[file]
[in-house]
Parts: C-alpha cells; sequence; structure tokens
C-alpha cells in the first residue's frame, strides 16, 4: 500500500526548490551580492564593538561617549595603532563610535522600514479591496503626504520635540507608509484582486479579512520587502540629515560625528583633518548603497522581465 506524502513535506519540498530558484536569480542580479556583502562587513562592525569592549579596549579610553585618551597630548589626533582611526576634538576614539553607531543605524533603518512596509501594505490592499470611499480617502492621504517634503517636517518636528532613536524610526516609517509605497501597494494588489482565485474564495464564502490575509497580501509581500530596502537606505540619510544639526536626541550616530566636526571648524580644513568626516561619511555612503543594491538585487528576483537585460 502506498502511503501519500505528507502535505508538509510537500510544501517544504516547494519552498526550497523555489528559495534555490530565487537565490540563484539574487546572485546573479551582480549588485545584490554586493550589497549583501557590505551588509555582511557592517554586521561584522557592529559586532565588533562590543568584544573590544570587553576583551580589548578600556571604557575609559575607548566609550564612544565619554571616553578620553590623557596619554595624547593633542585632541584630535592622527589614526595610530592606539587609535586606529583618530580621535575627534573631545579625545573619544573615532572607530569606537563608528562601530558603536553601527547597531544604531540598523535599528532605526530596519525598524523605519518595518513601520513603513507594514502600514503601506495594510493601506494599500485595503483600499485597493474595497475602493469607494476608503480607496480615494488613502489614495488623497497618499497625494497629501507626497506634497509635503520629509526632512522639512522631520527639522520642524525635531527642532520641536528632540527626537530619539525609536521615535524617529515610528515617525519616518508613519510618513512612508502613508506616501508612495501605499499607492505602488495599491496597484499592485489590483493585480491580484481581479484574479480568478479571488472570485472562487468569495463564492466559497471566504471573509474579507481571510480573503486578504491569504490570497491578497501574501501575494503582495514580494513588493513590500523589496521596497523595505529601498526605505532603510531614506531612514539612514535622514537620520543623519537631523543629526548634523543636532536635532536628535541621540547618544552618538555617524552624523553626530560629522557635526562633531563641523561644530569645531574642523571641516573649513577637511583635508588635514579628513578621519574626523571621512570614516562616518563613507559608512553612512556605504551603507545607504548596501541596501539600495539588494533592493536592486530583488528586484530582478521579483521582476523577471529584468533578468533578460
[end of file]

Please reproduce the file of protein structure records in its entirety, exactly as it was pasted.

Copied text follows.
[in-house]
Parts: C-alpha cells; sequence; structure tokens
C-alpha cells in the first residue's frame, strides 16, 4: 500500500526548490551580492564593538561617549595603532563610535522600514479591496503626504520635540507608509484582486479579512520587502540629515560625528583633518548603497522581465 506524502513535506519540498530558484536569480542580479556583502562587513562592525569592549579596549579610553585618551597630548589626533582611526576634538576614539553607531543605524533603518512596509501594505490592499470611499480617502492621504517634503517636517518636528532613536524610526516609517509605497501597494494588489482565485474564495464564502490575509497580501509581500530596502537606505540619510544639526536626541550616530566636526571648524580644513568626516561619511555612503543594491538585487528576483537585460 502506498502511503501519500505528507502535505508538509510537500510544501517544504516547494519552498526550497523555489528559495534555490530565487537565490540563484539574487546572485546573479551582480549588485545584490554586493550589497549583501557590505551588509555582511557592517554586521561584522557592529559586532565588533562590543568584544573590544570587553576583551580589548578600556571604557575609559575607548566609550564612544565619554571616553578620553590623557596619554595624547593633542585632541584630535592622527589614526595610530592606539587609535586606529583618530580621535575627534573631545579625545573619544573615532572607530569606537563608528562601530558603536553601527547597531544604531540598523535599528532605526530596519525598524523605519518595518513601520513603513507594514502600514503601506495594510493601506494599500485595503483600499485597493474595497475602493469607494476608503480607496480615494488613502489614495488623497497618499497625494497629501507626497506634497509635503520629509526632512522639512522631520527639522520642524525635531527642532520641536528632540527626537530619539525609536521615535524617529515610528515617525519616518508613519510618513512612508502613508506616501508612495501605499499607492505602488495599491496597484499592485489590483493585480491580484481581479484574479480568478479571488472570485472562487468569495463564492466559497471566504471573509474579507481571510480573503486578504491569504490570497491578497501574501501575494503582495514580494513588493513590500523589496521596497523595505529601498526605505532603510531614506531612514539612514535622514537620520543623519537631523543629526548634523543636532536635532536628535541621540547618544552618538555617524552624523553626530560629522557635526562633531563641523561644530569645531574642523571641516573649513577637511583635508588635514579628513578621519574626523571621512570614516562616518563613507559608512553612512556605504551603507545607504548596501541596501539600495539588494533592493536592486530583488528586484530582478521579483521582476523577471529584468533578468533578460